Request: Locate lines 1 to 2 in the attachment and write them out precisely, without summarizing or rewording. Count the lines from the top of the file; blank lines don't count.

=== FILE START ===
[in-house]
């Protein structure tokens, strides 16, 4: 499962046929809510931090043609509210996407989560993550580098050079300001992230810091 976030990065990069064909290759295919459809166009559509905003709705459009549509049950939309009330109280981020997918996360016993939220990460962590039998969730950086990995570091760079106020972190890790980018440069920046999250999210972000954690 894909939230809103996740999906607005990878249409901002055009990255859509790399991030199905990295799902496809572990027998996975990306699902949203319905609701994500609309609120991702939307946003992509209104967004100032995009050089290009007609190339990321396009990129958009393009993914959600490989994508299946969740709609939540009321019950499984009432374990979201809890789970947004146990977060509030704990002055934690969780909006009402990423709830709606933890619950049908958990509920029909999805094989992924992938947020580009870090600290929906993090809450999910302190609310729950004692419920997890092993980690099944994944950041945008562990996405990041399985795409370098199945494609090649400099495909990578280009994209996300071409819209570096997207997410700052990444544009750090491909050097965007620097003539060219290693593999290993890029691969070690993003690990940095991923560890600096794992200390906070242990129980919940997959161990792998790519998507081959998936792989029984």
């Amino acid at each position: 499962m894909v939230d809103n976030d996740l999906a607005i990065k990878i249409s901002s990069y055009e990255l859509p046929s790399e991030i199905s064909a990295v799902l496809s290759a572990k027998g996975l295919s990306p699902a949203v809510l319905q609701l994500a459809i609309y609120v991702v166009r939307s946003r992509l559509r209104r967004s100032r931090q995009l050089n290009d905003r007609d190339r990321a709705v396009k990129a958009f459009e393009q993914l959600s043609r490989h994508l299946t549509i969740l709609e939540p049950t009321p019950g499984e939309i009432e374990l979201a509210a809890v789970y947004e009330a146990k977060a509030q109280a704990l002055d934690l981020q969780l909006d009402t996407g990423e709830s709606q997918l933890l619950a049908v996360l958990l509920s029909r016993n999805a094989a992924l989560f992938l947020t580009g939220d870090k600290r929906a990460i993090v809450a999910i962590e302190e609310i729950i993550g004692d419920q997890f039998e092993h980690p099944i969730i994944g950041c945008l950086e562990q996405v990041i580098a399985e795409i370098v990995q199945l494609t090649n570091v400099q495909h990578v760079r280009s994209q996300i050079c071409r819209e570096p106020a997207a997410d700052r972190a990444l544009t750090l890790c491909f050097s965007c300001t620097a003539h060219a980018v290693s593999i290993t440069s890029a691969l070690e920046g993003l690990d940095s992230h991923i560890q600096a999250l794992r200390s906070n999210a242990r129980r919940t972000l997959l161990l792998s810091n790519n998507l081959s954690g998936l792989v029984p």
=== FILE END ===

[in-house]
């Protein structure tokens, strides 16, 4: 499962046929809510931090043609509210996407989560993550580098050079300001992230810091 976030990065990069064909290759295919459809166009559509905003709705459009549509049950939309009330109280981020997918996360016993939220990460962590039998969730950086990995570091760079106020972190890790980018440069920046999250999210972000954690 894909939230809103996740999906607005990878249409901002055009990255859509790399991030199905990295799902496809572990027998996975990306699902949203319905609701994500609309609120991702939307946003992509209104967004100032995009050089290009007609190339990321396009990129958009393009993914959600490989994508299946969740709609939540009321019950499984009432374990979201809890789970947004146990977060509030704990002055934690969780909006009402990423709830709606933890619950049908958990509920029909999805094989992924992938947020580009870090600290929906993090809450999910302190609310729950004692419920997890092993980690099944994944950041945008562990996405990041399985795409370098199945494609090649400099495909990578280009994209996300071409819209570096997207997410700052990444544009750090491909050097965007620097003539060219290693593999290993890029691969070690993003690990940095991923560890600096794992200390906070242990129980919940997959161990792998790519998507081959998936792989029984």